Figure 4. Regulation of leptin-AI and leptin-AII IP injection on orexigenic and anorexigenic factors expressed in selected brain regions in goldfish. The brain regions include the telencephalon (A), hypothalamus (B), optic tectum (C) and cerebellum (D). The detected orexigenic factors included NPY, AgRP, orexin and apelin, and the anorexigenic factors included CART, CCK, MCH and POMC. In this study, IP injection with FFPS was used as the control treatment, and real-time PCR of β-actin was used as the internal control. The data (n = 10) were expressed as a percentage of the control group. Data are expressed as the mean ± SE, and significant differences between treated and untreated groups were assessed by Student’s t-test (* p < 0.05, ** p < 0.01 and *** p < 0.001).
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Table 1. Primers and amplification conditions for PCR analysis in this study.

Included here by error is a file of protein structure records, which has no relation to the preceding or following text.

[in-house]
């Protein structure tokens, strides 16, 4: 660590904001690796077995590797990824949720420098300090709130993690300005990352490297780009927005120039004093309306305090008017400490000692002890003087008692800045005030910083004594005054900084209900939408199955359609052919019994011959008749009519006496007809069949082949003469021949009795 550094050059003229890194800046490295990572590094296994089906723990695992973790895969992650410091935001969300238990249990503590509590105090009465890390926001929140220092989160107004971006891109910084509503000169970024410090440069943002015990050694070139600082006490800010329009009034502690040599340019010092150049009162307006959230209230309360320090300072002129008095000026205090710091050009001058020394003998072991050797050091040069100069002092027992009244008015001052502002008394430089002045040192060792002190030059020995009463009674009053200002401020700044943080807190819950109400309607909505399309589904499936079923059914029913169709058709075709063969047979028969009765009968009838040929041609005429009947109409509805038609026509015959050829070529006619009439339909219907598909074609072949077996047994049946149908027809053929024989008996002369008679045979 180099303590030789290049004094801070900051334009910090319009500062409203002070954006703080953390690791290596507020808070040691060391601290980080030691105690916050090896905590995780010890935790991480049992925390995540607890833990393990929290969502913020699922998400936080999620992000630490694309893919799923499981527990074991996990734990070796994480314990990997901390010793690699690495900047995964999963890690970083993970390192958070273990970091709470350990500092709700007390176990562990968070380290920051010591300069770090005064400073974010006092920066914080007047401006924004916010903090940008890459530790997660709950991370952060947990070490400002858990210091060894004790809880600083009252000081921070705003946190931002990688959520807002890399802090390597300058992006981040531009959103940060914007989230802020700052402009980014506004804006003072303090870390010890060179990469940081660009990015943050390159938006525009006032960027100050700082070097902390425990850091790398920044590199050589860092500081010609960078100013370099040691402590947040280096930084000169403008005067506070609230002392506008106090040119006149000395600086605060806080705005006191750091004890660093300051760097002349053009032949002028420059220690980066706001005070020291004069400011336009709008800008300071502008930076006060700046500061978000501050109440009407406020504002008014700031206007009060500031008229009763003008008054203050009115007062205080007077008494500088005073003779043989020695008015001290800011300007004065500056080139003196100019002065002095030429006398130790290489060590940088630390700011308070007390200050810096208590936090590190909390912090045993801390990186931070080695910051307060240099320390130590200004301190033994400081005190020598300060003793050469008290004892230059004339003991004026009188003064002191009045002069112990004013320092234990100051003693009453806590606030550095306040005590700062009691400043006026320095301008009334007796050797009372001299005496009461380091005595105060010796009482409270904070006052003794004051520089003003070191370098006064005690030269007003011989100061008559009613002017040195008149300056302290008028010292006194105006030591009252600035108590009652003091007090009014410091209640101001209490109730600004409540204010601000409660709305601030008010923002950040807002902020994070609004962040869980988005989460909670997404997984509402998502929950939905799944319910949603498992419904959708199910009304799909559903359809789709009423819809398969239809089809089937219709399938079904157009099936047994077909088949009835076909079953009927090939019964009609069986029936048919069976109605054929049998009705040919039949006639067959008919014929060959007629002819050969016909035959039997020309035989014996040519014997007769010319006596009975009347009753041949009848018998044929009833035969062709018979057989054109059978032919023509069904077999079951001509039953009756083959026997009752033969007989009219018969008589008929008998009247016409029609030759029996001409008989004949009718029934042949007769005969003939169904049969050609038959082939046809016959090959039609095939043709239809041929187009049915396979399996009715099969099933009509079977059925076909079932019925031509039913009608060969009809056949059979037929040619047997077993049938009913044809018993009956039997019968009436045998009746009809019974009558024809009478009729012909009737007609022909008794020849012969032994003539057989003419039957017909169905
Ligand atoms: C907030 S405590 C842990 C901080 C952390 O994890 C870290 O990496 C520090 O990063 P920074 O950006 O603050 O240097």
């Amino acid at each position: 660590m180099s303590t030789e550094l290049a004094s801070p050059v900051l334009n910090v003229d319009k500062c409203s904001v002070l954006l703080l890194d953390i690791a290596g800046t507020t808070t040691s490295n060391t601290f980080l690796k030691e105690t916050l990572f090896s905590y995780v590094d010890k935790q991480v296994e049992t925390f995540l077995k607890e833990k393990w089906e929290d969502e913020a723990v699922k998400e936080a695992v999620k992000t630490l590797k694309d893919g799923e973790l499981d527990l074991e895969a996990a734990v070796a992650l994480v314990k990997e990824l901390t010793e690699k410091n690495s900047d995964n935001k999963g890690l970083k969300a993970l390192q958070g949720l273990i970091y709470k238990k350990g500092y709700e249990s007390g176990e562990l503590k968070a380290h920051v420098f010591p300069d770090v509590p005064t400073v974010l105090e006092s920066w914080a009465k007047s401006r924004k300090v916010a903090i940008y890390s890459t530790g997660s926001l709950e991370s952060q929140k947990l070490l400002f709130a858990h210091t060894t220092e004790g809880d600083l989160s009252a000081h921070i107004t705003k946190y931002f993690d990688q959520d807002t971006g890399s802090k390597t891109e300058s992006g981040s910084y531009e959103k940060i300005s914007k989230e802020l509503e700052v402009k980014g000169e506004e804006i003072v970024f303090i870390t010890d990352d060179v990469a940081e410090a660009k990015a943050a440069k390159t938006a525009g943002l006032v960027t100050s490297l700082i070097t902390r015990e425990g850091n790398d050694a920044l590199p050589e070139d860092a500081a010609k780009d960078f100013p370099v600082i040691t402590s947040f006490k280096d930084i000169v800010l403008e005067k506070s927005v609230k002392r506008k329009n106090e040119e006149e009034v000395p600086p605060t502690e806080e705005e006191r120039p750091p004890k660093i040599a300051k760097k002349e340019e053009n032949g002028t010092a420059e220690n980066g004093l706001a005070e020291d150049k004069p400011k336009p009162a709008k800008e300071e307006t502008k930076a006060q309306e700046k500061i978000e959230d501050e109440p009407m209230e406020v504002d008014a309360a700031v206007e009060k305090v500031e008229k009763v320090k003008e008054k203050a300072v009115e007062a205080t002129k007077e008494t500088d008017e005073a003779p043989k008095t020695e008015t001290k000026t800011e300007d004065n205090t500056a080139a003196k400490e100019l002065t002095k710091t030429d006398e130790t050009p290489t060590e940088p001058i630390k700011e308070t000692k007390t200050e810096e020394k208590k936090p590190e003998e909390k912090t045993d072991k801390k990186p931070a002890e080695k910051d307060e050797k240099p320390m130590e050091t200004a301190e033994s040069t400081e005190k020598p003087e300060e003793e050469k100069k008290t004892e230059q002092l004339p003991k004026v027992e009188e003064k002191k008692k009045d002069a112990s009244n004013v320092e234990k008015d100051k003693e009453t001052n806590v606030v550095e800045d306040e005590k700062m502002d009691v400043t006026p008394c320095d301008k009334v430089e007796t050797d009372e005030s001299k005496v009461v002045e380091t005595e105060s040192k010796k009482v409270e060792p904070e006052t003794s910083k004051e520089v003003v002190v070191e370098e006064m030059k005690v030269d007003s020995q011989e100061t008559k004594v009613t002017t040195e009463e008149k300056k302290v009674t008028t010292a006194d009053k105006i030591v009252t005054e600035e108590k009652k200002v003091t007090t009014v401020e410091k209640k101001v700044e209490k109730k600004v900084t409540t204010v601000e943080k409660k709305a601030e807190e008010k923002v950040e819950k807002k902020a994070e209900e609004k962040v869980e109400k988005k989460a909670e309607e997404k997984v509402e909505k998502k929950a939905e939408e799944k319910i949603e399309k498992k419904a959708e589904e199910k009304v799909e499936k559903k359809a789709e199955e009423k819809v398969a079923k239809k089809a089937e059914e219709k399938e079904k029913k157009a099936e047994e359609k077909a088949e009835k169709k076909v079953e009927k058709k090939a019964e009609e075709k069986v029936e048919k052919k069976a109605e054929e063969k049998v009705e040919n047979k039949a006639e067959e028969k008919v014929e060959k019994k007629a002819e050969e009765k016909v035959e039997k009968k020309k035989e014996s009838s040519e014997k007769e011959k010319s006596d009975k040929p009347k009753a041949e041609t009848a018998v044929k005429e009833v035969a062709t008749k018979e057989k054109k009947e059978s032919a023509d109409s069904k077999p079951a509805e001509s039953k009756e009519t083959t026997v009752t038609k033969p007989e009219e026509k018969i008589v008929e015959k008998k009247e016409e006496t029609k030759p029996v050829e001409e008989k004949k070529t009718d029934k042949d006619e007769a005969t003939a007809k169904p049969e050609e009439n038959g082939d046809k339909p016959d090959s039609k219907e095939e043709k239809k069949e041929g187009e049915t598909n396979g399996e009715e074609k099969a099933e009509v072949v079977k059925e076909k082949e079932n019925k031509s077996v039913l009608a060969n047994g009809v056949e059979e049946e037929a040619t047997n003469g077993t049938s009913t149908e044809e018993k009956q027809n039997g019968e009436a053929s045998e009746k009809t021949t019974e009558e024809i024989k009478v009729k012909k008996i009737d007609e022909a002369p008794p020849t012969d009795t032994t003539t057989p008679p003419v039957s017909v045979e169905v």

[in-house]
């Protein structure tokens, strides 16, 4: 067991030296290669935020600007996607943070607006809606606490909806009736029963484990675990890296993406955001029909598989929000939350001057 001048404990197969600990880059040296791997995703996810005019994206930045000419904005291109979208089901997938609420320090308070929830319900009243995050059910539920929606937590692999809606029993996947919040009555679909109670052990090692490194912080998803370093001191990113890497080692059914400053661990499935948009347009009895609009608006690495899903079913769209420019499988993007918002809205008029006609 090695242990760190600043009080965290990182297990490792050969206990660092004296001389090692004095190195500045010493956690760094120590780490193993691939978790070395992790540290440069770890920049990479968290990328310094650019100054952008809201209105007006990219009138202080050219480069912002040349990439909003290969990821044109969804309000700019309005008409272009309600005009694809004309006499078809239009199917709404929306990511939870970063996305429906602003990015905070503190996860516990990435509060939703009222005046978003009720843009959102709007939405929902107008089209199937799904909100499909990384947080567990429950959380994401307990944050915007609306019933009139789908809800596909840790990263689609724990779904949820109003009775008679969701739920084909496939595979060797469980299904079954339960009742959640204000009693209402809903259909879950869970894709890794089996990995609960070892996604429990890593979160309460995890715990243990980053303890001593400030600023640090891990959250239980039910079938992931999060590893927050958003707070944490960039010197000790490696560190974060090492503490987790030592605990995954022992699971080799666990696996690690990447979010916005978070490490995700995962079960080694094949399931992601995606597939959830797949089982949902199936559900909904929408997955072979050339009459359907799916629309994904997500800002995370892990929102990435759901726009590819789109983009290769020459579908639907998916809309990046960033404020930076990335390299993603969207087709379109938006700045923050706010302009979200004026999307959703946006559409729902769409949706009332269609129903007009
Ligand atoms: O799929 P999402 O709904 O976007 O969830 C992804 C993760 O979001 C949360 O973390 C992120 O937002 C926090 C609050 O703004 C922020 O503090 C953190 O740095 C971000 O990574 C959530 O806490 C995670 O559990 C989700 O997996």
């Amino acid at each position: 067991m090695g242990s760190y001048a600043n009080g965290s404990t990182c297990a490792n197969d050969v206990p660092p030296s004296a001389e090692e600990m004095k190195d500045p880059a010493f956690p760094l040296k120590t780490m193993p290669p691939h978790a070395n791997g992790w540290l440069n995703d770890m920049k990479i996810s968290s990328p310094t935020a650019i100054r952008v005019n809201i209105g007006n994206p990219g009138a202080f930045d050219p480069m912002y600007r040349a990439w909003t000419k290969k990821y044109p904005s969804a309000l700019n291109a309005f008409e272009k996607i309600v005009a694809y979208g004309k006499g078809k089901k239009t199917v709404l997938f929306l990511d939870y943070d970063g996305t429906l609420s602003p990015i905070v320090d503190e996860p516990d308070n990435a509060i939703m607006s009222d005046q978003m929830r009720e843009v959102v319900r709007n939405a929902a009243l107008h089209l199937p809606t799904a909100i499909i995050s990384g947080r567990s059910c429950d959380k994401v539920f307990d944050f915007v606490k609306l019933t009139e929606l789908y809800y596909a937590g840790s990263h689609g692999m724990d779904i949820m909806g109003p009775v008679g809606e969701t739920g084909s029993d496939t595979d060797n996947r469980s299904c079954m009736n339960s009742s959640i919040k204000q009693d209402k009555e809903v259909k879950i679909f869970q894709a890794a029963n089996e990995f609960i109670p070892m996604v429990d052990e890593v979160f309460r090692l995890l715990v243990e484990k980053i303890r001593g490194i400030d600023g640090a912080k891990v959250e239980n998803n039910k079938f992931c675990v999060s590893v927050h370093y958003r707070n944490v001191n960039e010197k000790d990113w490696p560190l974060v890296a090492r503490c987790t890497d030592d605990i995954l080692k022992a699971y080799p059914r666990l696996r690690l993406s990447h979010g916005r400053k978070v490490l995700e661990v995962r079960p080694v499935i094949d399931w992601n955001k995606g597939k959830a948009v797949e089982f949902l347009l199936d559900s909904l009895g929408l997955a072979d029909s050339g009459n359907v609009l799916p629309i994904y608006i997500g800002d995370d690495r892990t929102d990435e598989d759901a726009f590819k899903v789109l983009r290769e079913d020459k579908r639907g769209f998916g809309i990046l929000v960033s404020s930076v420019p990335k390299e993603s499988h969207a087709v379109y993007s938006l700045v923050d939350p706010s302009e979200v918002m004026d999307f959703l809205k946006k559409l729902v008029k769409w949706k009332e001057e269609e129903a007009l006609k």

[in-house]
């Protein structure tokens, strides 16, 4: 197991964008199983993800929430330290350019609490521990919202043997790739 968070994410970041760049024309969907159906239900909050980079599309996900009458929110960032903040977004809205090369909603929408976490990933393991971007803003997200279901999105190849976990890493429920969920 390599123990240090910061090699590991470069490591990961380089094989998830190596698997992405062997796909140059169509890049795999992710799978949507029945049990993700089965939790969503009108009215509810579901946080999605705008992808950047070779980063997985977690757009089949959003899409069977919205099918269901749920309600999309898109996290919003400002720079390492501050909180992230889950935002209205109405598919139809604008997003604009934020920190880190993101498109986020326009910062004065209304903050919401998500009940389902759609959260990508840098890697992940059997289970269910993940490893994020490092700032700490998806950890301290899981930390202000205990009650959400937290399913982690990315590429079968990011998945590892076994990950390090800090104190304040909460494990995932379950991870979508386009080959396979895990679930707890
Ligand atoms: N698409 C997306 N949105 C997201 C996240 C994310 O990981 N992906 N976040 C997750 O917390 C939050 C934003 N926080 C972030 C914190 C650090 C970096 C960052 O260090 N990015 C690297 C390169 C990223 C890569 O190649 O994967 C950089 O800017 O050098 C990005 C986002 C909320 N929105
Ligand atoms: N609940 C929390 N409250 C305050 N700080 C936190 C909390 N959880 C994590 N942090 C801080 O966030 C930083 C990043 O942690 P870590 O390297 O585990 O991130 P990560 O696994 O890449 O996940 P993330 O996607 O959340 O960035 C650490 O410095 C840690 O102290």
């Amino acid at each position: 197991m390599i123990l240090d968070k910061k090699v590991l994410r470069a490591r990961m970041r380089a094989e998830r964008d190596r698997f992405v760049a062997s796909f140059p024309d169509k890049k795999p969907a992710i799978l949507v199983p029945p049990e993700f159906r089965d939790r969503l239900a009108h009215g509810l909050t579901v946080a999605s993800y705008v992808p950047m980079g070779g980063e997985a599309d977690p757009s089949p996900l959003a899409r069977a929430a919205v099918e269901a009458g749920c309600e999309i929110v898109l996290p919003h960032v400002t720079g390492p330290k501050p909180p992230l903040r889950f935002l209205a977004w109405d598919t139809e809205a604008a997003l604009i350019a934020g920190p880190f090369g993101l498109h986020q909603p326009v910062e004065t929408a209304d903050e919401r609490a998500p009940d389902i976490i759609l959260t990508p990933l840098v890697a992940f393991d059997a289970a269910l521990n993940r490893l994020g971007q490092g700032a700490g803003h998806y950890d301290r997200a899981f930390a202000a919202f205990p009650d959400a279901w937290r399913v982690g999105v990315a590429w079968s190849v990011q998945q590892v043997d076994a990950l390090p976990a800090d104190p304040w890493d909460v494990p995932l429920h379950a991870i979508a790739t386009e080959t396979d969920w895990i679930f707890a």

Table 1. Primers and amplification conditions for PCR analysis in this study.
Gene Target/Accession No. (Primer Sequences, 5′-3′)PCR ConditionCycleTmProduct Size
DenaturingAnnealingExtensionDetection
NPY/M87297
GTAGTGTTGCGGGTAGCGA94 °C64 °C72 °C88 °C×3592 °C234 bp
CAGACACCCCGACCCAAG30 s30 s30 s20 s
AgRP/AJ555492
TGGCATCACATCCAAACCT94 °C64 °C72 °C82 °C×3588 °C230 bp
CAGGTGATGACCCAAGCAG30 s30 s30 s20 s
Orexin/DQ923590
GCAGAGCTGCTCATTGTTGACGTT94 °C64 °C72 °C84 °C×3582 °C286 bp
AACCTTGTGATTACCTCAGGAGT30 s30 s30 s20 s
Apelin/FJ755698
GAGCATAGCAAAGAGCTGGA94 °C64 °C72 °C89 °C×3594 °C340 bp
GCTGAGGATGAGTGGCTTGT30 s30 s30 s20 s
CART/AF288810
CCAAAGGACCCGAATCTGA94 °C64 °C72 °C82 °C×3590 °C171 bp
TTTGCCGATTCTTGACCCT30 s30 s30 s20 s
CCK/CAU70865
CCGCAGTCTCAGAAGATGGG94 °C64 °C72 °C87 °C×3591 °C197 bp
GGAGGGGCTTCTGCGATA30 s30 s30 s20 s
MCH/AM403730
AGGCTTGAGCGAGAACTTGG94 °C64 °C72 °C86 °C×3591 °C272 bp
CCCAGAAGACCTACACCTCCC30 s30 s30 s20 s
POMC/AJ431209
AAGCGCTCCTACTCCATGGA94 °C60 °C72 °C83 °C×3585 °C282 bp
CTCGTCCCAGGACTTCATGAA30 s30 s30 s20 s
β-actin/AB039726
CTGGTATCGTGATGGACTCT94 °C56 °C72 °C87 °C×3591 °C285 bp
AGCTCATAGCTCTTCTCCAG30 s30 s30 s20 s